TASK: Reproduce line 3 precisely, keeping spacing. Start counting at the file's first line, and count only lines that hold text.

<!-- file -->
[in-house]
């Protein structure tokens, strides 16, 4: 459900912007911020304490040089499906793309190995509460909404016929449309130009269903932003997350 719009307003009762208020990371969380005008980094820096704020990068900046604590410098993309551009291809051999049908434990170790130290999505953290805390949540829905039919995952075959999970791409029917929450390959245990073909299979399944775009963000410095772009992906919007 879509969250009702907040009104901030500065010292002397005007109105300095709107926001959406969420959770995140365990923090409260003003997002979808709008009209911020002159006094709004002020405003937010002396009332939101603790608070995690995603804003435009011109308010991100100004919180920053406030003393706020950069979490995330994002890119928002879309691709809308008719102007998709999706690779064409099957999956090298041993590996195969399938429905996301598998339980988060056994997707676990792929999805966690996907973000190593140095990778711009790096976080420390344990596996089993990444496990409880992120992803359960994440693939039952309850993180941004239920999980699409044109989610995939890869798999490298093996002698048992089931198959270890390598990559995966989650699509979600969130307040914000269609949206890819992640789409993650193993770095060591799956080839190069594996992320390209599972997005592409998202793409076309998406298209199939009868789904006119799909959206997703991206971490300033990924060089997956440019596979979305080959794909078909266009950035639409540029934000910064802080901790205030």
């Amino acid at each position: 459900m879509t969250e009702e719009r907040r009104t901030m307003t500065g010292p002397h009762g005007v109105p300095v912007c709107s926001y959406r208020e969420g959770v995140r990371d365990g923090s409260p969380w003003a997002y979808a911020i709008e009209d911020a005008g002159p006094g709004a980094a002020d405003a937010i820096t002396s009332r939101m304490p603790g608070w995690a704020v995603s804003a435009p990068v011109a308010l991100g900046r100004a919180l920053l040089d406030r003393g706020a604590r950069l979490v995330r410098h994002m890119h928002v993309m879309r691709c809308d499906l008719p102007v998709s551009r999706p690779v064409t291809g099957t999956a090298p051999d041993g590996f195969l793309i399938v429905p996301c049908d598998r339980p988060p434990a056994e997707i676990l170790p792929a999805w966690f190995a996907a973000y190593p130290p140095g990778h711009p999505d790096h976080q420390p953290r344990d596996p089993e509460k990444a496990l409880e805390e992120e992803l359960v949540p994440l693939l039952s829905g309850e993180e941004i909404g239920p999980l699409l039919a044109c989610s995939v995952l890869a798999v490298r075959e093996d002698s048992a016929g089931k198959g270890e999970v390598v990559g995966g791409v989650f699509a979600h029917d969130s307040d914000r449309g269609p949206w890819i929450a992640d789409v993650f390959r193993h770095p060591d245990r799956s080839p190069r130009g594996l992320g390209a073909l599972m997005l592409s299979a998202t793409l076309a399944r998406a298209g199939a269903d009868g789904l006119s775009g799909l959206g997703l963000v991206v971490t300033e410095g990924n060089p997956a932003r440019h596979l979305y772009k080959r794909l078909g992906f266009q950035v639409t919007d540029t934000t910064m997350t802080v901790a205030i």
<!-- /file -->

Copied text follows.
């Amino acid at each position: 459900m879509t969250e009702e719009r907040r009104t901030m307003t500065g010292p002397h009762g005007v109105p300095v912007c709107s926001y959406r208020e969420g959770v995140r990371d365990g923090s409260p969380w003003a997002y979808a911020i709008e009209d911020a005008g002159p006094g709004a980094a002020d405003a937010i820096t002396s009332r939101m304490p603790g608070w995690a704020v995603s804003a435009p990068v011109a308010l991100g900046r100004a919180l920053l040089d406030r003393g706020a604590r950069l979490v995330r410098h994002m890119h928002v993309m879309r691709c809308d499906l008719p102007v998709s551009r999706p690779v064409t291809g099957t999956a090298p051999d041993g590996f195969l793309i399938v429905p996301c049908d598998r339980p988060p434990a056994e997707i676990l170790p792929a999805w966690f190995a996907a973000y190593p130290p140095g990778h711009p999505d790096h976080q420390p953290r344990d596996p089993e509460k990444a496990l409880e805390e992120e992803l359960v949540p994440l693939l039952s829905g309850e993180e941004i909404g239920p999980l699409l039919a044109c989610s995939v995952l890869a798999v490298r075959e093996d002698s048992a016929g089931k198959g270890e999970v390598v990559g995966g791409v989650f699509a979600h029917d969130s307040d914000r449309g269609p949206w890819i929450a992640d789409v993650f390959r193993h770095p060591d245990r799956s080839p190069r130009g594996l992320g390209a073909l599972m997005l592409s299979a998202t793409l076309a399944r998406a298209g199939a269903d009868g789904l006119s775009g799909l959206g997703l963000v991206v971490t300033e410095g990924n060089p997956a932003r440019h596979l979305y772009k080959r794909l078909g992906f266009q950035v639409t919007d540029t934000t910064m997350t802080v901790a205030i």